Men, health and policies
The three words comprising the title of this editorial can, each in their own right, unleash broad debate about the meanings attributed to them. They are words that are not restricted to one key concept. Indeed, they are imbued with a plethora of meanings involving negotiations between different logical constructs to arrive at provisionally established concepts to deal with the discourse they give rise to. They can equally serve as a basis for both the accumulation of knowledge produced about them, and also the ruptures produced on account of such accumulations.
Without wishing to indulge in conceptual analyses, we merely single out some caveats (or provocations) to the debate that this Thematic Issue on the subject will undoubtedly elicit. We know that whatever the content of such caveats, they will be the source of criticism. However, as we are aware that it is criticism, which to a great extent fosters the production of knowledge, which aspires to be scientific, we take the risk of introducing the conceptual issues in question.
Men always in the plural lead us to think much more of pieces in a conceptual mosaic rather than a hermetic definition. And the parts involved are many, since we are talking about a complex reality or a controversial issue. But, at the risk of being accused of reductionism, we provisionally single out two of them. One of these pieces refers to the fact that you cannot understand this term without understanding the relationship that it establishes with the other component of the gender dyad, namely women (also always in the plural). Another piece is that the meaning assigned to the term in the plural refers to the idea of diversity, differences or any other word that is opposed to a single standard to assign meaning to the status of men as sexual beings.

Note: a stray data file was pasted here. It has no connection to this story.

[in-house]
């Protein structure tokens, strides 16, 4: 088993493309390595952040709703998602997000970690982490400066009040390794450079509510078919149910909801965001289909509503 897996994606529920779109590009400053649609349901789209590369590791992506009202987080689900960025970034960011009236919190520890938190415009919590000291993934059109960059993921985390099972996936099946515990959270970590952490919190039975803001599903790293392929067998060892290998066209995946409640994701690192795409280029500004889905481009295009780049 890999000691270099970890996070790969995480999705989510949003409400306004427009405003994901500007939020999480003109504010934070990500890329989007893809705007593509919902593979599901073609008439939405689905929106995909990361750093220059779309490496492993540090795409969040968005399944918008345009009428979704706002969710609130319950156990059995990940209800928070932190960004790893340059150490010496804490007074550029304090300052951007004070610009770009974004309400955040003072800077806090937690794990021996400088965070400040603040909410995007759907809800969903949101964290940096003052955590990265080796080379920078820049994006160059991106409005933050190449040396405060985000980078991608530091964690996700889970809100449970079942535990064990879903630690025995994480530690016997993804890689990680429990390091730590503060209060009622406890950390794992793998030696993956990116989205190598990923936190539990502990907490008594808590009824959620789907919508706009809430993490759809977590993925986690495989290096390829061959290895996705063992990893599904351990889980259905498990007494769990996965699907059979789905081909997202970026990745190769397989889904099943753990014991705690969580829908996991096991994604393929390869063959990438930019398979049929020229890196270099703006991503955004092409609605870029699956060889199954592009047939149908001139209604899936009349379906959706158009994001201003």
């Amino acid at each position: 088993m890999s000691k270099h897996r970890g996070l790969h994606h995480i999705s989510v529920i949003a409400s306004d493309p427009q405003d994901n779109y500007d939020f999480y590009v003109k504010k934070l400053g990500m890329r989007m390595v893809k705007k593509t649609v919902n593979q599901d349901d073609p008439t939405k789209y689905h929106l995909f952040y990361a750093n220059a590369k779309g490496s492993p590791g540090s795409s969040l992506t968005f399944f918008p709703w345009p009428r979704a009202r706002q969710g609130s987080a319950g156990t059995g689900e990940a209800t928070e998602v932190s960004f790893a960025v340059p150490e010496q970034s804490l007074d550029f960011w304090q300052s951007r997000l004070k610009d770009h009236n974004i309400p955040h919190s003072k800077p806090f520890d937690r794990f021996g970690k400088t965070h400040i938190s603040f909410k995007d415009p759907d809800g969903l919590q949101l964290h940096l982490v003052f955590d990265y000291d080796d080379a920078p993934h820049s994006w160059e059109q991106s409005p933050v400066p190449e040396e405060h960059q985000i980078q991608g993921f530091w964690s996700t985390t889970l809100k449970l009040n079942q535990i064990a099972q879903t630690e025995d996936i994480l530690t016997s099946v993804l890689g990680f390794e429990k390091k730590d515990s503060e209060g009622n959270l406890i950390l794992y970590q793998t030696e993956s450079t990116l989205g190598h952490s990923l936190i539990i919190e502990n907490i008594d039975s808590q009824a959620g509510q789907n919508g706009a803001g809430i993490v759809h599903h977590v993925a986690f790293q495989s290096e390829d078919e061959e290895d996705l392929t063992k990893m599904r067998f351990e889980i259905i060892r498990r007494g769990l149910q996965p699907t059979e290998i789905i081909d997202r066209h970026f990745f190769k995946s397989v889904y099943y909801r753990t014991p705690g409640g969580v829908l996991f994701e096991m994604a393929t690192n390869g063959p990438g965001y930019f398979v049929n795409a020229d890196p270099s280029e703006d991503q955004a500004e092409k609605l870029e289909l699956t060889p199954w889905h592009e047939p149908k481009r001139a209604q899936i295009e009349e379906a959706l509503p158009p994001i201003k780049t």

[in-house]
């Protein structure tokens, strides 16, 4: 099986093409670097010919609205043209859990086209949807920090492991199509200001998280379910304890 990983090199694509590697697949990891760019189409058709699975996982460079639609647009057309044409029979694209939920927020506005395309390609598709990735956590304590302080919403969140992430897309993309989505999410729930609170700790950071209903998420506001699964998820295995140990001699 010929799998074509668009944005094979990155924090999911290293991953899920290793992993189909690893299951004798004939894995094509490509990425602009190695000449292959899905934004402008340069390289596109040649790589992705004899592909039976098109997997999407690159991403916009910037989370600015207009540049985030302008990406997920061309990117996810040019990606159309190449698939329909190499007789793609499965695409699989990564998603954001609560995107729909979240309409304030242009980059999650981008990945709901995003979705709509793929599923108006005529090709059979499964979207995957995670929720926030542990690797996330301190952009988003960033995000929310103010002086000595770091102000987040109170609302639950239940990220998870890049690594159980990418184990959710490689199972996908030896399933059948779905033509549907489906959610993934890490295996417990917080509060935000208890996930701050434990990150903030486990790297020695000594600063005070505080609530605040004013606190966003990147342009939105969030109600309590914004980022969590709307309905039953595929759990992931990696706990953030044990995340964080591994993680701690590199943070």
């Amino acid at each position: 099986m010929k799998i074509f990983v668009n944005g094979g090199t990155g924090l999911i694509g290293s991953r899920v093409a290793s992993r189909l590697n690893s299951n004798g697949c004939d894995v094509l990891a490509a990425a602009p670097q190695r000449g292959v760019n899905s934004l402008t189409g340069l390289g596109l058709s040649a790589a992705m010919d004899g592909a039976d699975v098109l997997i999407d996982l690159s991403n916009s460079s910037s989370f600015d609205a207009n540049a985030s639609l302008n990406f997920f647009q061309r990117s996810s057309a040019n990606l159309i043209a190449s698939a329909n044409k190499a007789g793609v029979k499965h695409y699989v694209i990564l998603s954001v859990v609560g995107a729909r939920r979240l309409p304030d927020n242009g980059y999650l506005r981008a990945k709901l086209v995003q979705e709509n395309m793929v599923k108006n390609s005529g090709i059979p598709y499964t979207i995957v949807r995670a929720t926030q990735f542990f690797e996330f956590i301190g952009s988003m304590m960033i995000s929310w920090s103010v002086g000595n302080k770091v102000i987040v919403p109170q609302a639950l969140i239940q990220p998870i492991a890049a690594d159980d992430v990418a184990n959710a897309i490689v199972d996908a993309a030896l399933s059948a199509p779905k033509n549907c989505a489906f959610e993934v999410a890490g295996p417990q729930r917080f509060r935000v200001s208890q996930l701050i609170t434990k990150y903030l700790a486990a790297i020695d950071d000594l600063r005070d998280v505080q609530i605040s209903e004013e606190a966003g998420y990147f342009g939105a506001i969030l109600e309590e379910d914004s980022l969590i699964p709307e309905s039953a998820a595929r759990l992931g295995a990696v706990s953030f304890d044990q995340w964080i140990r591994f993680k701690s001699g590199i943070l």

What caveat can we make about Health? If health refers to the broad spectrum about human well-being, the first concern is not to waste time formulating concepts and practices surrounding illness or the process of falling ill. It goes without saying that one cannot have health with illness. But that does not mean we can guarantee that the absence of disease per se, constitutes health. Another caveat is that, given the importance of health, it cannot be considered or acted upon only by professionals who are dedicated to it, or just under the aegis of the latter. Health, being an asset so dear to a society, is the responsibility of all concerned: specialists and lay persons; groups and individuals; governors and citizens, and others that are encompassed in the word "all."
With respect to Policies, we would initially draw attention to the fact that the plural serves to point to the various fields of policy, not only that of Health. Thus, the discussion on the topic involves a primarily intersectoral overview. This expression is usually associated with a rationale of control promoted by governments. It can also be seen as a product of the actions of social movements that are organized in favor of the establishment and defense of rights. But, when we broaden the scope of the term to the expression Policies of State, it would seem that both conflicts and negotiations between groups and individuals come into play to ensure that principles are established for the life of citizens. This leads to a major challenge: how to establish principles that ensure the rights of one group without reinforcing potential inequalities? This question permeates the reflections of some authors who have contributed in this collection of articles.
We will not attempt to deal with the combination of the three words that constitute our title. We leave the task to the other authors to introduce elements such that the discussion which is just beginning will unveil new horizons that arise from the premonition of absolute certainties and the reflective investment in new themes, objects and approaches that arise from the interaction between men, health and policies.
Romeu Gomes, Marcia Thereza Couto